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Eclipse Web Tools Guide
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Java EE 5: Overview

Using the Java™ Platform, Enterprise Edition (Java EE) architecture, you can build distributed Web and enterprise applications. This architecture helps you focus on presentation and application issues, rather than on systems issues.

You can use the Java EE 5 tools and features to create applications that are structured around modules with different purposes, such as Web sites and Enterprise JavaBeans™ (EJB) applications. When you use EJB 3.0 components, you can create a distributed, secure application with transactional support. When you develop applications that access persistent data, you can use the new Java Persistence API (JPA). This standard simplifies the creation and use of persistent entities, as well as adding new features. For developing presentation logic, you can use technologies such as JavaServer Pages (JSP) or JavaServer Faces (JSF).

Using the Java EE 5 Platform Enterprise Edition (Java EE) , you can develop applications more quickly and conveniently than in previous versions. The Java EE 5 platform replaces Java 2 Enterprise Edition (J2EE), version 1.4. The product tools support for both versions. Java EE 5 significantly enhances ease of use providing
  • Reduced development time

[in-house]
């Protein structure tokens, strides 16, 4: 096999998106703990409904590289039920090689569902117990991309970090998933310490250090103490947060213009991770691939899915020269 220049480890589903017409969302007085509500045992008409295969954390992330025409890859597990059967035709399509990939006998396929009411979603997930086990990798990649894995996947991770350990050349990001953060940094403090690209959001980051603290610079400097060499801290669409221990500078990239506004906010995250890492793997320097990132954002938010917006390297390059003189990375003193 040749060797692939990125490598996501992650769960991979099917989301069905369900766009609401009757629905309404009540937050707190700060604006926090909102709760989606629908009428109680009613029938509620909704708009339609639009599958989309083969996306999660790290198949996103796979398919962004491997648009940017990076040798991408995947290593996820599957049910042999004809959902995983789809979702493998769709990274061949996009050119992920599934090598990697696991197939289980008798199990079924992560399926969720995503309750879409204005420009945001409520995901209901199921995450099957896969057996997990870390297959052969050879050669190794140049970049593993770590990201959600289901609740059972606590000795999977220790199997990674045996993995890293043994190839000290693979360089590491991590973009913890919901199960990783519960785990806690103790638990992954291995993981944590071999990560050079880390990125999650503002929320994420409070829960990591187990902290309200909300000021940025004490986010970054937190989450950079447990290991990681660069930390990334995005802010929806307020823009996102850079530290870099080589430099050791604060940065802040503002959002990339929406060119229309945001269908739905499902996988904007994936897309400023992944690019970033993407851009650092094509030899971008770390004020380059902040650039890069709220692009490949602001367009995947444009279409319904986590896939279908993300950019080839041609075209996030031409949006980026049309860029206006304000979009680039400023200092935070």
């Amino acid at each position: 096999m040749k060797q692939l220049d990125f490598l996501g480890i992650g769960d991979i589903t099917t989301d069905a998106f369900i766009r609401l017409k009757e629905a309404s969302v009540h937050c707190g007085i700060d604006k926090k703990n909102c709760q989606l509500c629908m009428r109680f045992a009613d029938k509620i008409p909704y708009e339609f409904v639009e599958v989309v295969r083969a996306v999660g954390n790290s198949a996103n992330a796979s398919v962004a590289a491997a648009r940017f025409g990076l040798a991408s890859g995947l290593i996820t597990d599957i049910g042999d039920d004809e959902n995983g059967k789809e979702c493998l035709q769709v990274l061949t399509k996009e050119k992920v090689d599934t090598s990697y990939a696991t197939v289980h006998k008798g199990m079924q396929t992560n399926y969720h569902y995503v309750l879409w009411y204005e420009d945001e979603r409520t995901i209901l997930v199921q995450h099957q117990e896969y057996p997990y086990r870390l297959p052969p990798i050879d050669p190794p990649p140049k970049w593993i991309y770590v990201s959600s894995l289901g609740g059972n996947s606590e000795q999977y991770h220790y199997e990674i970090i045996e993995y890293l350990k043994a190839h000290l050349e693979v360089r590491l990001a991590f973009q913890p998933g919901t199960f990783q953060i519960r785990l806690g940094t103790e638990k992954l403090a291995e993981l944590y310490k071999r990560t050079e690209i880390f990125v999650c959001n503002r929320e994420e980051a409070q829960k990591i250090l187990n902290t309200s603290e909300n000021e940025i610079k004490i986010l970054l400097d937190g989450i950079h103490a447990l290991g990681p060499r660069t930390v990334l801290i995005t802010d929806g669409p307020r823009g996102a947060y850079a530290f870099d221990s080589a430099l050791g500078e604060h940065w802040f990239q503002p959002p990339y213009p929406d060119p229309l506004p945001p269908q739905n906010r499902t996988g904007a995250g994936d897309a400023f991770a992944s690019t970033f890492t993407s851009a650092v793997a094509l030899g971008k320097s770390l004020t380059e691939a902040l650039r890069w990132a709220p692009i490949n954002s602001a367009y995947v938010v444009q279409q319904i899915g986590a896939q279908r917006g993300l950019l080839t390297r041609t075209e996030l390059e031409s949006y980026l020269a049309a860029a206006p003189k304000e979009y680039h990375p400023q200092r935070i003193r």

• Reduced application complexity
  • Improved application performance
Java EE 5 provides a simplified programming model, including the following tools:
  • Inline configuration with annotations, making deployment descriptors now optional
  • Dependency injection, hiding resource creation and lookup from application code
  • Java persistence API (JPA) allows data management without explicit SQL or JDBC
  • Use of plain old Java objects (POJOs) for Enterprise JavaBeans and Web services
Java EE 5 provides simplified packaging rules for enterprise applications:
  • Web applications us .WAR files
  • Resource adapters use .RAR files
  • Enterprise applications use .EAR files
  • The lib directory contains shared .JAR files
  • A .JAR file with Main-Class implies an application client
  • A .JAR file with @Stateless annotation implies an EJB application
  • Many simple applications no longer require deployment descriptors, including
    • EJB applications (.JAR files)
    • Web applications that use JSP technology only
    • Application clients
    • Enterprise applications (.EAR files)
Java EE 5 provides simplified resource access using dependency injection:
  • In the Dependency Injection pattern, an external entity automatically supplies an object's dependencies.
    • The object need not request these resources explicitly
  • In Java EE 5, dependency injection can be applied to all resources that a component needs
    • Creation and lookup of resources are hidden from application code
  • Dependency injection can be applied throughout Java EE 5 technology:
    • EJB containers
    • Web containers
    • Clients
    • Web services

 
 
  Published under the terms of the Eclipse Public License Version 1.0 ("EPL") Design by Interspire